I live life on the edge, man—and by the edge, I mean, I don’t have cable. In these futuristic times we’re living in, it’s easy to get away with not watching TV because there are things like apps and podcasts to fill those needs. As a huge politics nerd, I’m so, so addicted to the Rachel Maddow podcast because it allows me to enjoy her nightly show without watching MSNBC. The podcast plays back an audio recording of the previous night’s program, so when I listen to it in the mornings, I can get caught up quickly on the most important news.
Listening to her podcast is much more interesting than reading the news online, because her enthusiasm comes through in her delivery: She’s full of jokes and puns and the occasional laughing fit when the world is particularly absurd. I’ve learned so much about governmental policy through her show because she explains it in such awesome depth with an infectious enthusiasm. Her reportage is top-notch: She breaks down incredibly complicated policy into easily understandable, factual information (sort of an outlier in cable news!), along with superbly investigated pieces that span all sides of the political spectrum. While she is best known for her cheerfully wonkish approach to politics, she also delves into environmental news, foreign policy, and takes a special interest in national security.
The Rachel Maddow Show is my single best source for the news. I am so delighted that is is available to everyone free of charge, so we can all get our learning on! As an added bonus, she covers election nights on her program, and nothing is more exciting than listening to her report on election returns. I have watched two presidential elections with her, and wouldn’t get my coverage anywhere else! —Meagan
In my college’s Political Studies lecture on decolonization in Africa, my professor announced that there was no way we could pass if we didn’t know every single capital city. Our continent is huge, and we were expected to know the name and position of each country when presented with a blank map—as if I weren’t panicking about this assignment already! Luckily, my tutor told us about Sporcle, an educational site she pretty much lived on when she was trying to get her geographic orientation together. Not only did it help me do really well in the course, but Sporcle is a site that I go back to often. It has all these cool quizzes and trivia games in different categories, with timers and multi-player options—I spend most of my time on the site playing the hip-hop quizzes. You’re able to search for what you want, and if you really, really want to, you can create your own quiz! How awesome is that? —Nova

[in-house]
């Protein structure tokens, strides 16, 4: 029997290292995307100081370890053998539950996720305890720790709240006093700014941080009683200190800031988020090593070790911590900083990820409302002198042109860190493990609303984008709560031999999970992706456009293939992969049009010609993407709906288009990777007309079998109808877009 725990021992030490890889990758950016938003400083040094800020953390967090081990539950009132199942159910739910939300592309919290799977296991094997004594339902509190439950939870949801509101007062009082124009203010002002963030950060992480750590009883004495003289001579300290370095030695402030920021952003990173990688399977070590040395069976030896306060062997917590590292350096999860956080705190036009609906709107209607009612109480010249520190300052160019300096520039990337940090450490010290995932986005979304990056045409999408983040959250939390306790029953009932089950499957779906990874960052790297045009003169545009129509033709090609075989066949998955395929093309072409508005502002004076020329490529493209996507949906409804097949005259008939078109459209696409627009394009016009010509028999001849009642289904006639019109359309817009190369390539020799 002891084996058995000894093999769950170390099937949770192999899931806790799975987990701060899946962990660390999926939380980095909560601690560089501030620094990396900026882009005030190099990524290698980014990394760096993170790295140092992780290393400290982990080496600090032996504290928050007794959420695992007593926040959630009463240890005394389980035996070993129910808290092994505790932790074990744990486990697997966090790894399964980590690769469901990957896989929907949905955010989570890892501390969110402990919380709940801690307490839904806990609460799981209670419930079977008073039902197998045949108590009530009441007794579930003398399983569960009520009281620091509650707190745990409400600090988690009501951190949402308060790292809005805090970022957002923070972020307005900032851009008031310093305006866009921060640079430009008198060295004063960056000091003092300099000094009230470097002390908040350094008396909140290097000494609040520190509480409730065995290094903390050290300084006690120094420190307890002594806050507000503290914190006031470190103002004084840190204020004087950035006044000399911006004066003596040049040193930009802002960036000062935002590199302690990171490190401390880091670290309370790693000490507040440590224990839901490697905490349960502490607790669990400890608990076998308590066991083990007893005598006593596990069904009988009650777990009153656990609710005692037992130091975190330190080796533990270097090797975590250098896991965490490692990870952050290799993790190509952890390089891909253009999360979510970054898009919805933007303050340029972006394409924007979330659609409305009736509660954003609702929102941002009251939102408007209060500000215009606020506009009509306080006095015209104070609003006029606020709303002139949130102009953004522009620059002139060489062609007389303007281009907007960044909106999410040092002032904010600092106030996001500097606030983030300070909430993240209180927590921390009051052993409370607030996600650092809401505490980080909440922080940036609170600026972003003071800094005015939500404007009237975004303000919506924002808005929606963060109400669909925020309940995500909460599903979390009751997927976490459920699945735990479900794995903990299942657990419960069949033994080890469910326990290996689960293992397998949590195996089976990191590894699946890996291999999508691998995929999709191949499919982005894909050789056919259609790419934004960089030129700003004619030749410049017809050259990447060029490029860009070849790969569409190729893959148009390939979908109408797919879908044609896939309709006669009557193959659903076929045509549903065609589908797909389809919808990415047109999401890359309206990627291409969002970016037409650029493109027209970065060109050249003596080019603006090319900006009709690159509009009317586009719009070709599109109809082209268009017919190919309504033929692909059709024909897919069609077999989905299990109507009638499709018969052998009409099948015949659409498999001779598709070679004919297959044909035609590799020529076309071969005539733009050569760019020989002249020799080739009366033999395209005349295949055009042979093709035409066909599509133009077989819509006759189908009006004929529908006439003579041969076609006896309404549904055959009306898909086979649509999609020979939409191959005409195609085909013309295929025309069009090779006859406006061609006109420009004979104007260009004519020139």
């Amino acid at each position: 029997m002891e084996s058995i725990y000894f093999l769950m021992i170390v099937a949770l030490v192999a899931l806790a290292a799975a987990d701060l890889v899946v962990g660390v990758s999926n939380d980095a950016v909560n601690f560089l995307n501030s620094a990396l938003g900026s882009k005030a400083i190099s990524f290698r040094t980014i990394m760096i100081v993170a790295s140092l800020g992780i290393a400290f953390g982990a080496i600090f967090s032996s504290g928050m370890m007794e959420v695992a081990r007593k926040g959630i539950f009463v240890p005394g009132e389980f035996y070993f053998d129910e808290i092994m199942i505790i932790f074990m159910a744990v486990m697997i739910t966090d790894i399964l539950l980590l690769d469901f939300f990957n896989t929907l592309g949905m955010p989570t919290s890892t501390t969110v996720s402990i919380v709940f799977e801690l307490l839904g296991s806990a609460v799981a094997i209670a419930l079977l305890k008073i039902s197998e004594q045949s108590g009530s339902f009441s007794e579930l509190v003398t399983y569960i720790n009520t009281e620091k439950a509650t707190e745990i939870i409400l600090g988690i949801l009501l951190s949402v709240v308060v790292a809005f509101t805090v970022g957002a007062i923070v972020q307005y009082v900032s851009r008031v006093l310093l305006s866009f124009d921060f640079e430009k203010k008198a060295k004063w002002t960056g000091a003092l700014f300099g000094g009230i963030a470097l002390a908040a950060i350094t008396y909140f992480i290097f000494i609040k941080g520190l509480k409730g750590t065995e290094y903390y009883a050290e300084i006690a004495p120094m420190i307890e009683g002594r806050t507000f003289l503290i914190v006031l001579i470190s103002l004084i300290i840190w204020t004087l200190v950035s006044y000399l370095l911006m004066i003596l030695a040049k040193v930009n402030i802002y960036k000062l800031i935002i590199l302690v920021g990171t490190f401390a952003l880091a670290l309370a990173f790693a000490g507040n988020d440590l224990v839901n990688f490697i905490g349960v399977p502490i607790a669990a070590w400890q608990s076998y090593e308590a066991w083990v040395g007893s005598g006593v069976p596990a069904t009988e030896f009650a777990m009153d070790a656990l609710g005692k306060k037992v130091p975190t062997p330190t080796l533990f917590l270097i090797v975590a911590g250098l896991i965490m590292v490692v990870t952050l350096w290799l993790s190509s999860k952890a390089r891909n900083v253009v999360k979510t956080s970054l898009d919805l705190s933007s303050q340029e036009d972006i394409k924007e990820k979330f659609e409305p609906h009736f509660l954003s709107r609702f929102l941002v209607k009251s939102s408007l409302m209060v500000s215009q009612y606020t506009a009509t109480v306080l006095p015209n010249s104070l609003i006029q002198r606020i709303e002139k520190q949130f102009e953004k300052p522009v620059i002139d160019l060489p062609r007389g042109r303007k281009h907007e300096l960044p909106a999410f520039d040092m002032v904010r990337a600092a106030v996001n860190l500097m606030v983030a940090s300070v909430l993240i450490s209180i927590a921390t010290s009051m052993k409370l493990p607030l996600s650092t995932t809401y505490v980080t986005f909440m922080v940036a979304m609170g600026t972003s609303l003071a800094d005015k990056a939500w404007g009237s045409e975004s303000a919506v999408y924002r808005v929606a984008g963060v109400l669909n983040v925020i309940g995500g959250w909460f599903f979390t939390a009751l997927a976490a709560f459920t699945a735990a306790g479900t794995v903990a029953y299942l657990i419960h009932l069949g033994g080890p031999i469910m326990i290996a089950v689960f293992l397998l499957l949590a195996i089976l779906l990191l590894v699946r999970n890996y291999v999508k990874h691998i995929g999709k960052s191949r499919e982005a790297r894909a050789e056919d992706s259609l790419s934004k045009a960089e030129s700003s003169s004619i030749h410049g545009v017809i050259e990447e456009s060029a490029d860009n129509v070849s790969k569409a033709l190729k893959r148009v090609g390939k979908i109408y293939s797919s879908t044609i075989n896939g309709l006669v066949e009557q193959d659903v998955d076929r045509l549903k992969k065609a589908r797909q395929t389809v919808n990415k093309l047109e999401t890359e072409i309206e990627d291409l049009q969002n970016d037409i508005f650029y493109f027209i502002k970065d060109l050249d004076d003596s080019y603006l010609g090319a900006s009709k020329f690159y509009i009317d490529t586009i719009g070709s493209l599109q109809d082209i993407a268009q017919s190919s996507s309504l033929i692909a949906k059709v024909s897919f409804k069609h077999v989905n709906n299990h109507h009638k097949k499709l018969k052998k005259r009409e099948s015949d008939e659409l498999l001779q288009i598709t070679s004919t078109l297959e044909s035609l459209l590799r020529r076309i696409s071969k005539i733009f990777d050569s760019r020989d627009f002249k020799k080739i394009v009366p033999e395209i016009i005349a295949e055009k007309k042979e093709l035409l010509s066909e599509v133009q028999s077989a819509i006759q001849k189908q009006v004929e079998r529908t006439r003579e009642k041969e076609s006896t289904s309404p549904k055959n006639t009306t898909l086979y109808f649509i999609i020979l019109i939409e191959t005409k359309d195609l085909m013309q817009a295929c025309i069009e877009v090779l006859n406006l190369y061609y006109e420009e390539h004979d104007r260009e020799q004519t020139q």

Stop, Breathe & Think
Tools for Peace
Studies suggest that short periods of mental relaxation might boost your ability to learn and retain information in the long run. Since the last time I wrote about the calming benefits of meditation, I’ve found an extremely helpful app called Stop, Breathe & Think. You first “check in” by dimming your screen and closing your eyes for 10 seconds to get in touch with yourself, then you assess your mental and physical state, and finally, you choose one to five more specific mood descriptors from a long list. Based on what you’ve input, Stop, Breathe & Think will deliver a selection of appropriate five- to 10-minute meditations designed to calm and center you before you go back to hitting the books. Sometimes when you’re working hard, the best thing you can do for your giant brain is give it a rest, and Stop, Breathe & Think is definitely a great (and free!) option. —Meredith
This scientific game app has taken over my life. At its start, the game gifts you four elements: air, earth, fire, and water. The aim of the game is to combine elements to make new elements and products. For example, combining fire and water makes steam. From there, steam + ? = ??? The goal is to create all 520 products, which include Christmas trees, double rainbows, and the internet. Many of the results may catch you off guard (see: Medusa; lightsaber), but there’s nothing like being able to throw your head back and cackle, “I created life!” Warning: In fierce competition with my coworkers, I once sat in my room for four hours straight in order to create as many products as possible (I’m stuck at 438). This may happen to you. Little Alchemy is a creative brain workout that will make you laugh as you question your knowledge on how everyday items are scientifically composed. —Tyler ♦